Mine operators ignore regulator fines, safety concerns: Delinquency and dangerous working conditions, NPR reports.

Delinquent American Mine Operators Are Apparently Ignoring Fines With Impunity

Delinquent American Mine Operators Are Apparently Ignoring Fines With Impunity

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Nov. 13 2014 6:55 PM

Delinquent American Mine Operators Are Apparently Ignoring Fines With Impunity

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A West Virginia billboard advertises coal.

Jason Cohn/Reuters

An NPR and Mine Safety and Health News investigation that examined 20 years of federal data found that 2,700 American mining companies collectively owe almost $70 million in delinquent penalties. That’s an average of more than $25,000 each; nine owe more than $1 million. Delinquent mines have injury rates 50 percent higher than nondelinquent mines, NPR found, but are often still allowed to stay open:

Even after major disasters with multiple deaths, the owners of delinquent mines can continue to operate. MSHA [Mine Safety and Health Administration] does not shut them down even if they continue to commit violations, even when there are more injuries.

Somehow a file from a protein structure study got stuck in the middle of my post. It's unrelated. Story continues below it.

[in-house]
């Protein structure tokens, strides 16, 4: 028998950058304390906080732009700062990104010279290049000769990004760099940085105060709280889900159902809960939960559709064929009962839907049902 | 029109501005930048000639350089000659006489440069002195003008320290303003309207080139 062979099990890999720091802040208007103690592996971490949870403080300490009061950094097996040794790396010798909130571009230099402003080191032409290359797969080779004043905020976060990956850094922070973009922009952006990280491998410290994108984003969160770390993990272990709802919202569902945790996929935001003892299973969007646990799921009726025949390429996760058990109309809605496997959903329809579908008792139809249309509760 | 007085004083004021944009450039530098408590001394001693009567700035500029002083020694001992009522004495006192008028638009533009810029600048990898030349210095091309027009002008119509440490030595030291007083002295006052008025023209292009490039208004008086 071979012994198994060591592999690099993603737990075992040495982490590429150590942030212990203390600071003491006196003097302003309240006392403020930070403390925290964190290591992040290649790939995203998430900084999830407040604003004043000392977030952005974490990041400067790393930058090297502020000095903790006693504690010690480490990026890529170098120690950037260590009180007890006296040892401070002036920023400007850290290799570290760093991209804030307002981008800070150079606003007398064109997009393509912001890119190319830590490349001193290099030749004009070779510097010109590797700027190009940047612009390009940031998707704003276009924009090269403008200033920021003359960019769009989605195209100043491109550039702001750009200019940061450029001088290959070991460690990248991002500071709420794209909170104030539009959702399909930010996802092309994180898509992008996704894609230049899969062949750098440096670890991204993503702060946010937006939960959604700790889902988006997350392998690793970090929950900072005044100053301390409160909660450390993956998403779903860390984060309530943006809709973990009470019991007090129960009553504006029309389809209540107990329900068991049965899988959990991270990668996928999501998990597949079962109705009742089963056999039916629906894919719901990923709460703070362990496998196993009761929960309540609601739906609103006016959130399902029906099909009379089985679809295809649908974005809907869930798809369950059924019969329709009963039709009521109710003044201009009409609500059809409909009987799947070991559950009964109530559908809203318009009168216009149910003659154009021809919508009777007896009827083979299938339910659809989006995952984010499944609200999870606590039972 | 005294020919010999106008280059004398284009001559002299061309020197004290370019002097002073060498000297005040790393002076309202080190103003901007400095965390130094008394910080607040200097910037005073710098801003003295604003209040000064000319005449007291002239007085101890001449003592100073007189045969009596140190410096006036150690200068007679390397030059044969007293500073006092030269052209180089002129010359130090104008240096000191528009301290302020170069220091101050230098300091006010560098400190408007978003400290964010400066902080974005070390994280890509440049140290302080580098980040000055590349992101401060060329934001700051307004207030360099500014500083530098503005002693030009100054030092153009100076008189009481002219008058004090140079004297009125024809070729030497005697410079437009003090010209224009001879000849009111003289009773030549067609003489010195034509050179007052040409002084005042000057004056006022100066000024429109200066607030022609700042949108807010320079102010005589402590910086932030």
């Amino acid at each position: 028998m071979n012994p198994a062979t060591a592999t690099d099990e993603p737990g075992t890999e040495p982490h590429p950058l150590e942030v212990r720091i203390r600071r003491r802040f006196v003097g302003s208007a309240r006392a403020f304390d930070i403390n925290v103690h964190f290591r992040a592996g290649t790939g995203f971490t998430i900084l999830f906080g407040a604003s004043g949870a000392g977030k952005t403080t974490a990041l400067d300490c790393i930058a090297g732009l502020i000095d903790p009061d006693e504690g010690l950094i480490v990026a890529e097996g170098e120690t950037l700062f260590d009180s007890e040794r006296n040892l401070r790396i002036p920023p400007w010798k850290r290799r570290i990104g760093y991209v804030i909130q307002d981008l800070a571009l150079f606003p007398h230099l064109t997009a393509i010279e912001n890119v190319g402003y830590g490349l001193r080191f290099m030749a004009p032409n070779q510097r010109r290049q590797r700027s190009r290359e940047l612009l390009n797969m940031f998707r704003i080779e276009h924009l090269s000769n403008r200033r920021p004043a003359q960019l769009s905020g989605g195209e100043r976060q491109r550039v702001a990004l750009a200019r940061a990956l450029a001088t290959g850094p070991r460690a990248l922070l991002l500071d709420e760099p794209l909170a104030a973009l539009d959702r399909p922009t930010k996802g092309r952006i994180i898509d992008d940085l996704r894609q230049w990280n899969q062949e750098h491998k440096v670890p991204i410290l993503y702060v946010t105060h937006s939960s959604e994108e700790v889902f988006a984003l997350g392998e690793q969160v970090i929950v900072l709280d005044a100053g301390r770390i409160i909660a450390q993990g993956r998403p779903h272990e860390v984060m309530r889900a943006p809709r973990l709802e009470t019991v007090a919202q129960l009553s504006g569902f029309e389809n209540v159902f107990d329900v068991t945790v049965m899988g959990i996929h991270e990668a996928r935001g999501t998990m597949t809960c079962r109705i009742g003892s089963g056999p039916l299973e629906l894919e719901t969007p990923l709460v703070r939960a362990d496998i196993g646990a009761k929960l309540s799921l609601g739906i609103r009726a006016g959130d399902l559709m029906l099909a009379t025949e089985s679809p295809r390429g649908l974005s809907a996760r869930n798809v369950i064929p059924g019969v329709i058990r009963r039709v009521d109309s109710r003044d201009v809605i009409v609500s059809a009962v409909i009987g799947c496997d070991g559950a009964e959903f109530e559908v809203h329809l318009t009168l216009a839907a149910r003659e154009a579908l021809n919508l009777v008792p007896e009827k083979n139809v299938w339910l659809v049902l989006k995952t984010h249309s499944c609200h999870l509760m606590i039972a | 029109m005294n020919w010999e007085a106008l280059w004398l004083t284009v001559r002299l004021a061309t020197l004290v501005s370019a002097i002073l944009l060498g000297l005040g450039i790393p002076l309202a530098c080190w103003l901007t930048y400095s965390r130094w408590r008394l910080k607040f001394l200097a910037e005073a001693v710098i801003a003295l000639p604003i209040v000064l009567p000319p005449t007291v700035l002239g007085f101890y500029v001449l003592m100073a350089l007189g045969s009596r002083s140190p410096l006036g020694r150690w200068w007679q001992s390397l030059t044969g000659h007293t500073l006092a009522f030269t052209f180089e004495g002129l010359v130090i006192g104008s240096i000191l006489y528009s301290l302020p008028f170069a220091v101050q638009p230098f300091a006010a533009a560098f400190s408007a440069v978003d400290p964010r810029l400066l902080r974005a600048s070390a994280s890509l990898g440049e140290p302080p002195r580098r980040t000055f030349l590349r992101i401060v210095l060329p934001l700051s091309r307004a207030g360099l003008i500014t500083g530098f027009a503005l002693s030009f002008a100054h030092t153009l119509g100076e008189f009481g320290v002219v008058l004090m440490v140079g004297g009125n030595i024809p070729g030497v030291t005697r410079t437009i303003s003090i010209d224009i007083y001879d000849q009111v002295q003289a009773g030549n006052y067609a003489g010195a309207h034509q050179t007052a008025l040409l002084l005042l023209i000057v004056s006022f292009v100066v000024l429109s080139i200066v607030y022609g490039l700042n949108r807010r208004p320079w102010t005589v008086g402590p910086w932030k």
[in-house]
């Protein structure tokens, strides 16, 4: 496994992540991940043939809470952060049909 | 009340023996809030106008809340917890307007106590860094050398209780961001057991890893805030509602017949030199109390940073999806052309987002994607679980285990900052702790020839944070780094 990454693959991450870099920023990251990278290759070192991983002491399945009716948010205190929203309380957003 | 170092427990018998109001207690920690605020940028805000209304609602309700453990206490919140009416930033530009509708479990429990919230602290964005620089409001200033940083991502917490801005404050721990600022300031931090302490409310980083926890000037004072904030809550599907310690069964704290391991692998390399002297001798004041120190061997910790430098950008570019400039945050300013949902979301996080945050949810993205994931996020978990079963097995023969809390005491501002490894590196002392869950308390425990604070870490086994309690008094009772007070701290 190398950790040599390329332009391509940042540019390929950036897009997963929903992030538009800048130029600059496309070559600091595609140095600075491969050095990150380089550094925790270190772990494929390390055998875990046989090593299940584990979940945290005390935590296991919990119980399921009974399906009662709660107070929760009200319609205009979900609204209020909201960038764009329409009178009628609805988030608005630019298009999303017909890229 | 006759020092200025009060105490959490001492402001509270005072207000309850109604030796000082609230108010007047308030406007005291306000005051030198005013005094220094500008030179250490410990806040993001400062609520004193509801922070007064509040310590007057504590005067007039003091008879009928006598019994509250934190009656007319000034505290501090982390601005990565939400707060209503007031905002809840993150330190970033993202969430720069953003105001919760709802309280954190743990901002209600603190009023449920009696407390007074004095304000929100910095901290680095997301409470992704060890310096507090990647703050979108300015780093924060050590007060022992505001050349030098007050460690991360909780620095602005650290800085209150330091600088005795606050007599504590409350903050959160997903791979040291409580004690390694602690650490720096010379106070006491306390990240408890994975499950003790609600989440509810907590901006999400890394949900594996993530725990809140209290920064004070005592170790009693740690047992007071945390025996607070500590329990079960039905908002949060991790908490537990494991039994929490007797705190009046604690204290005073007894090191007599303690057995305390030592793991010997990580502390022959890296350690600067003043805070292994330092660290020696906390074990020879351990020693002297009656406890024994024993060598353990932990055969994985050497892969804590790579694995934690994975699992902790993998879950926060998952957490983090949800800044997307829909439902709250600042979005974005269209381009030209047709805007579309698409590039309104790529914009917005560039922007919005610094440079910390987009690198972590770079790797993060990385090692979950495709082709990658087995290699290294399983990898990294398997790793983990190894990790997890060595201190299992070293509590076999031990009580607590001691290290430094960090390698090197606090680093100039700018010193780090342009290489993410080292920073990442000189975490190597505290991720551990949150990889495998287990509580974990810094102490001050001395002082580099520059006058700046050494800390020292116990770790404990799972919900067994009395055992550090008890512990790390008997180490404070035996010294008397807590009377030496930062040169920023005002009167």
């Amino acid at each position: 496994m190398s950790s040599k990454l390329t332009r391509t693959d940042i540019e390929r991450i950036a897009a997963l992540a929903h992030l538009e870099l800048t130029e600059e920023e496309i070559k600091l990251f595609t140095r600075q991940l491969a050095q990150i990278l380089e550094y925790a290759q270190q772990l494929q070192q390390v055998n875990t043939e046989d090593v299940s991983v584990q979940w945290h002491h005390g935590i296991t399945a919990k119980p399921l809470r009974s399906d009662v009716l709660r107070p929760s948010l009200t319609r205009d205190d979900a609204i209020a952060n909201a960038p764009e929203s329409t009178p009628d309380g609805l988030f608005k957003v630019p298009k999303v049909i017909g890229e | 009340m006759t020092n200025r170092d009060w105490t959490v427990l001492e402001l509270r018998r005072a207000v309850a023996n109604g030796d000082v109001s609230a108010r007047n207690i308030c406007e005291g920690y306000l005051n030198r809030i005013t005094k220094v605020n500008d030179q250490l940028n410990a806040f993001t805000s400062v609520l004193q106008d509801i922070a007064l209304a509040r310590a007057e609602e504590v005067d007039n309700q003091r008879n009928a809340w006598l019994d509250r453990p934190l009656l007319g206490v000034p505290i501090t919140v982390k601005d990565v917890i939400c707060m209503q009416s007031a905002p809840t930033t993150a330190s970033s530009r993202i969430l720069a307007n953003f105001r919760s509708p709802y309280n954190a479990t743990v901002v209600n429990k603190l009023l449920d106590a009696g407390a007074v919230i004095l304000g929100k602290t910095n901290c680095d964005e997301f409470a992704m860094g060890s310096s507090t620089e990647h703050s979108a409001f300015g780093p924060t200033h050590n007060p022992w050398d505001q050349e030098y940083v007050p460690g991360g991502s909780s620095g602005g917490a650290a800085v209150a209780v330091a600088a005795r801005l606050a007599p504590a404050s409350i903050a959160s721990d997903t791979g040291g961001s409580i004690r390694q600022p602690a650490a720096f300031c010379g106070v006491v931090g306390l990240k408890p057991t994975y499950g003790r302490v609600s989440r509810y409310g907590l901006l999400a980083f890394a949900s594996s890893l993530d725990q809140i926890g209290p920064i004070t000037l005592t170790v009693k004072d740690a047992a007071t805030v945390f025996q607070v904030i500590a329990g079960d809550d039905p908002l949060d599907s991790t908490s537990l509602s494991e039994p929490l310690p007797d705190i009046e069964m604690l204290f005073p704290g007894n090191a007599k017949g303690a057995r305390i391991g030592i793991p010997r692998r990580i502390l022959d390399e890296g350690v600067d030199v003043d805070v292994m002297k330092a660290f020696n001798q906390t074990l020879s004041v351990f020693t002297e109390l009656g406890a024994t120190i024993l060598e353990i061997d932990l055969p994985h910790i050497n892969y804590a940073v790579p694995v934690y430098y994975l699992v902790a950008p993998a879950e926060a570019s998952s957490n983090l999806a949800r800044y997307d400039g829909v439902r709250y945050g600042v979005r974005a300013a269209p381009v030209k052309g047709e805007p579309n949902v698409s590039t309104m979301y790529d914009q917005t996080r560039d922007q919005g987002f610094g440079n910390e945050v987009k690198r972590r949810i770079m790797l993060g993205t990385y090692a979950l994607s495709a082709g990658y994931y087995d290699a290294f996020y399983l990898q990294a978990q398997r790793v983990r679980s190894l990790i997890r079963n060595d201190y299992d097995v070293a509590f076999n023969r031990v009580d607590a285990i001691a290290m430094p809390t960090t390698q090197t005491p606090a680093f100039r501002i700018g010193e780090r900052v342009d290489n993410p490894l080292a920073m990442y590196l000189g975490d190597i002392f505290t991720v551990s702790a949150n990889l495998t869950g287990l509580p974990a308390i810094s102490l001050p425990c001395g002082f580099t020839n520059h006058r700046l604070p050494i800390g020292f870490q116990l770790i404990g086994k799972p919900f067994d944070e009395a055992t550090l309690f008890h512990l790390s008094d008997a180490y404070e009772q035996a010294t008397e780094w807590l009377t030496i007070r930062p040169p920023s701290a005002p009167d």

Even mine owners with considerable resources have delinquent mines. Jim Justice is a billionaire and philanthropist who owns the historic Greenbrier resort in White Sulphur Springs, W.Va. As of March 31, mining companies owned by Justice owed nearly $2 million in delinquent penalties. His delinquent mines have an injury rate more than twice the national rate. Those same mines committed more than 4,000 violations while fines went unpaid. Since NPR contacted Justice, the company has begun paying the fines at a rate of $100,000 a month.

A number of factors—from lack of enforcement resources to legal loopholes to paperwork that can disguise the real operators of mining operations—make it hard to get operators to pay up. NPR looked at 34 cases in which the government brought delinquent mine operators to court or negotiated settlements, but of the settlements and judgements ordered to be paid through that process, only $783,000 out of $5.8 million has actually been collected.

While legislation has been introduced in both the House and the Senate to give MSHA the power to close mines if they fail to pay penalties after six months, such bills have no political traction and are often seen as a threat to the economy. The most egregious company investigated by NPR owes more than $4.3 million in fines and has had 1,498 violations since 2007; some have fines going back decades.

Mining has the third highest rate of fatal occupational injuries of any industry in America, behind "Agriculture, Forestry, Fishing and Hunting" and "Transportation and Warehousing," according to the most recent data from the Bureau of Labor Statistics.